An Arizona-based commuter airline is backing a proposal to shore up the finances of Flybe, the struggling regional carrier, in a last-ditch effort to scupper a takeover led by Virgin Atlantic Airways.
Sky News can exclusively reveal that Mesa Air Group, which is headquartered in Phoenix, is part of a consortium which has tabled an offer to inject £65m of new equity into Flybe.
The rival proposal is understood to have been submitted to Flybe’s board, chaired by Simon Laffin, on Tuesday afternoon.
People close to the company said the refinancing plan was being led by Bateleur Capital, an investment firm which focuses on industries including aviation.
The offer is also said to have support from Avenue Capital, the US hedge fund, and is conditional on a previously agreed deal with Virgin being abandoned.
Under the terms proposed to Flybe, the rival consortium would inject £65m of new equity issued at a price of about 4.5p-a-share – which is significantly more than the total value of an offer from Virgin Atlantic and its partners.
The offer would be accompanied by new debt facilities and potential asset sales which in total would provide new funding to Flybe worth about £120m.
One insider said on Tuesday night that the Mesa Air and Bateleur Capital proposal had been given indicative support by Hosking Partners and businessman Andrew Tinkler, who between them control just over 30% of Flybe.
Under the plan, Flybe would remain listed on the London Stock Exchange.
The emergence of the rival proposal comes just three days before the sale of Flybe’s operating assets to Connect Airways – the consortium comprising Virgin Atlantic, Stobart Group and Cyrus Capital.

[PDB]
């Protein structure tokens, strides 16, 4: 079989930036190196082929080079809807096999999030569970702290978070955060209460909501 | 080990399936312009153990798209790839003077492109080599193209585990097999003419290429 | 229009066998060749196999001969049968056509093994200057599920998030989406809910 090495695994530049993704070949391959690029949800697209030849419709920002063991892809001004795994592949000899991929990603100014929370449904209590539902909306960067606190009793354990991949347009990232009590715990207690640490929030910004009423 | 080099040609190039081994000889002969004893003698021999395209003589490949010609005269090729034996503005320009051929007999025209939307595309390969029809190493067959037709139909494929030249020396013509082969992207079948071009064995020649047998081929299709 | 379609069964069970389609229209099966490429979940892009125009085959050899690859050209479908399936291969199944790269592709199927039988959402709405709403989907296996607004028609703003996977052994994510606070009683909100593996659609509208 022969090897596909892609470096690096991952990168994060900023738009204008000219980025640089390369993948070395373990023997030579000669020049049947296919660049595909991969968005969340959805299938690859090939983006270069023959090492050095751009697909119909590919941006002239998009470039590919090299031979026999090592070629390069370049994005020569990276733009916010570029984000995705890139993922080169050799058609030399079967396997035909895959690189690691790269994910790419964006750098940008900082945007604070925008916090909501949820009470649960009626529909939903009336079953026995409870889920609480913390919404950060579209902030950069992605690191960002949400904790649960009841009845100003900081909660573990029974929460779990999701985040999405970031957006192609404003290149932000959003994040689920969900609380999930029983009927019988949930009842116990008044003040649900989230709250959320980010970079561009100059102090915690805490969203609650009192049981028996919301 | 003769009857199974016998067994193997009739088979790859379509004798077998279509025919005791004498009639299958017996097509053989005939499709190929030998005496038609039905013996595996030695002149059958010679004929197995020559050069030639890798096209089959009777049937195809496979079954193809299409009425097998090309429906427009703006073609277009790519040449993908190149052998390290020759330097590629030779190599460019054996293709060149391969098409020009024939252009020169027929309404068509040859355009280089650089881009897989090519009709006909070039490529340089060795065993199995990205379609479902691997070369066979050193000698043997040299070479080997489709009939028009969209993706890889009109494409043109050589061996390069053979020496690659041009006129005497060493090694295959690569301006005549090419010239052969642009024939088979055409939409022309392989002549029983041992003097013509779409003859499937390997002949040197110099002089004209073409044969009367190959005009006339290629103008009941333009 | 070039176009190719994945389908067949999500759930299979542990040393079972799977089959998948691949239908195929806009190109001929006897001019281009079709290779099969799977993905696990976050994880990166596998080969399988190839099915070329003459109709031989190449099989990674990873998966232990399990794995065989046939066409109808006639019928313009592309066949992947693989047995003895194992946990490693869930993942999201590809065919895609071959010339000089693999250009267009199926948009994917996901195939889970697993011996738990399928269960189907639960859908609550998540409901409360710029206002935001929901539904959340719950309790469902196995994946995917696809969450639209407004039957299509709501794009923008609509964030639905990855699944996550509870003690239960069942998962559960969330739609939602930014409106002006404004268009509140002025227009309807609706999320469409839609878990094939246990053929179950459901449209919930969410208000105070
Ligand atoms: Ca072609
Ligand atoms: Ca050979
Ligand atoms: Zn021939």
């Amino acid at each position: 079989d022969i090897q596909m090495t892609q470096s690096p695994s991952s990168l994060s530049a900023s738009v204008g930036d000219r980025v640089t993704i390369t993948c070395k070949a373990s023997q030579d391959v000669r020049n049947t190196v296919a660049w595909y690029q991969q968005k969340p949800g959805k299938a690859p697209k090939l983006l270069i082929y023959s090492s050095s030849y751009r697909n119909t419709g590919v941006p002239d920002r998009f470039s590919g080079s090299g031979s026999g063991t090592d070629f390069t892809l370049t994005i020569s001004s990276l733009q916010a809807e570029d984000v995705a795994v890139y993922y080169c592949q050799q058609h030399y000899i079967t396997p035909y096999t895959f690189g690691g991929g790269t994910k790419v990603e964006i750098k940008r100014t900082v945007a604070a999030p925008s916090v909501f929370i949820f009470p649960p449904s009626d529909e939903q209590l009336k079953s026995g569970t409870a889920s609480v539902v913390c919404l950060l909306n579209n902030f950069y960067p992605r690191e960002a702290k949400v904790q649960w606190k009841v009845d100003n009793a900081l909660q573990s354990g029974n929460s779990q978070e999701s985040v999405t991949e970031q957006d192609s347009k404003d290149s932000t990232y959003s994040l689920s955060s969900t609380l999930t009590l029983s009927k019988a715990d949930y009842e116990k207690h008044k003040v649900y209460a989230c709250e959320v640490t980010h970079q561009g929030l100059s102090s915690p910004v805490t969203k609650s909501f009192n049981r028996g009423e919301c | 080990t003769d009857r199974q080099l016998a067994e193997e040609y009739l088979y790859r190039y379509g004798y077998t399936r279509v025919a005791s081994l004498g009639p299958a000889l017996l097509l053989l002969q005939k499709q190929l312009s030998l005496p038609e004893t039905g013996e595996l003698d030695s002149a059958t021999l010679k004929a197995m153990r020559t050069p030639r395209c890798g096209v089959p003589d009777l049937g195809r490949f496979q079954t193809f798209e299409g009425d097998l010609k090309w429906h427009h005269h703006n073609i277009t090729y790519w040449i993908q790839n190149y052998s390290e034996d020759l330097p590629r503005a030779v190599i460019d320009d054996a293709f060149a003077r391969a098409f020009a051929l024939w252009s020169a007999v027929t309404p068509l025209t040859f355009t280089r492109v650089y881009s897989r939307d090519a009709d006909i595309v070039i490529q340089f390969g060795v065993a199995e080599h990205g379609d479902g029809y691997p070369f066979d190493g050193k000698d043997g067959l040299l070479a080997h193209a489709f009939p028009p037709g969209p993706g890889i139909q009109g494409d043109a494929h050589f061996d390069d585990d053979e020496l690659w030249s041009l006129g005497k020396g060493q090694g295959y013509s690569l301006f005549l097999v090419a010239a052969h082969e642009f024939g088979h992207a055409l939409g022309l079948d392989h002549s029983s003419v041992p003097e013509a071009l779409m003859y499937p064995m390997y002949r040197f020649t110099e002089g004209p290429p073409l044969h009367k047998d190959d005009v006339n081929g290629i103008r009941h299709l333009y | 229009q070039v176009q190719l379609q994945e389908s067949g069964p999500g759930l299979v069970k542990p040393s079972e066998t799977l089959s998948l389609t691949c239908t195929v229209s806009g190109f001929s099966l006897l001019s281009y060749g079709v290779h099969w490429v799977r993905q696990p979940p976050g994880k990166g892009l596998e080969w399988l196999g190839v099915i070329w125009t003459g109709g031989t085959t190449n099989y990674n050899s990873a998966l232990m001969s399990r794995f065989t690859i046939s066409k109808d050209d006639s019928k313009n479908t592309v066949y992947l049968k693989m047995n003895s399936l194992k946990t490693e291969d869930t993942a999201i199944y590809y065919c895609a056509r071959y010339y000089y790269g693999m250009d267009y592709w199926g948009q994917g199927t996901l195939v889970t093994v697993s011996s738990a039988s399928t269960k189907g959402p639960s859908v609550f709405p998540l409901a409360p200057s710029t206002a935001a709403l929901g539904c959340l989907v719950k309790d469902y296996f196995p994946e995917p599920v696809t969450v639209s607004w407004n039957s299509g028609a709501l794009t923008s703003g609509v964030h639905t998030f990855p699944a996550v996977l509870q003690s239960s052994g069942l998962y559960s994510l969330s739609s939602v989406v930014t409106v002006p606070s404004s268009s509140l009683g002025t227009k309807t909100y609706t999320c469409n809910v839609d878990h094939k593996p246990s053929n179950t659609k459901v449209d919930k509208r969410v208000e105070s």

It is the latest twist in a cut-price takeover saga that has gripped the City in recent weeks.
Hosking Partners, which owns 19% of Flybe, has expressed fury at its board’s decision to recommend Connect Airways’ 1p-a-share offer for the holding company while selling its main assets in a separate deal worth just £2.8m.
The latter transaction, which does not require shareholder approval, is due to take place on Friday, meaning Mr Laffin and his colleagues will have to decide as a matter of urgency whether the recapitalisation proposal has sufficient certainty to justify switching its backing.
Hosking has nominated Eric Kohn, an experienced aviation financier, to join Flybe’s board as a new independent chairman, with an extraordinary shareholder meeting likely to be scheduled for the next few weeks.
Flybe is Europe’s biggest regional airline and one of Britain’s best-known aviation brands.
The rival offer to save the company came just 72 hours after Flybmi, an unconnected company, collapsed into administration.
Flybe has argued that the restructuring of its deal with Connect Airways had been made necessary by its urgent need for liquidity, with the consortium extending an emergency £10m bridging loan.
Mr Tinkler attacked the deal this week in comments to the Financial Times in which he described it as “an insult to the aviation industry”.
Flybe shares closed on Tuesday at 1.3p, giving it a market value of just £3.47m.
Investors’ anger at the bid process has been exacerbated by the fact that early last year, Stobart made a takeover approach to Flybe understood to have been valued at roughly 40p-a-share.
This was rejected by Flybe’s board.
Until the last few weeks, it appeared that Virgin Atlantic and Stobart were likely to table competing offers for the regional airline, before it emerged that they had teamed up as part of the same consortium.
Hosking has raised concerns about the process through which they formed an alliance, and has highlighted the recent rise in Stobart Group’s shares as evidence of a value transfer from Flybe to its prospective acquirers.
Under their plans, Stobart Air will be folded into Connect, with all of Flybe’s services rebranded under the Virgin Atlantic name.
Flybe launched a formal sale process last autumn, blaming a toxic cocktail of currency volatility, rising fuel costs and Brexit-related uncertainty.
An industry price war has also exacerbated airlines’ financial troubles, with Ryanair blaming the issue for a recent profit warning.
Flybe and Hosking Partners declined to comment, while neither Bateleur Capital, Mesa Air or Mr Tinkler could be reached for comment.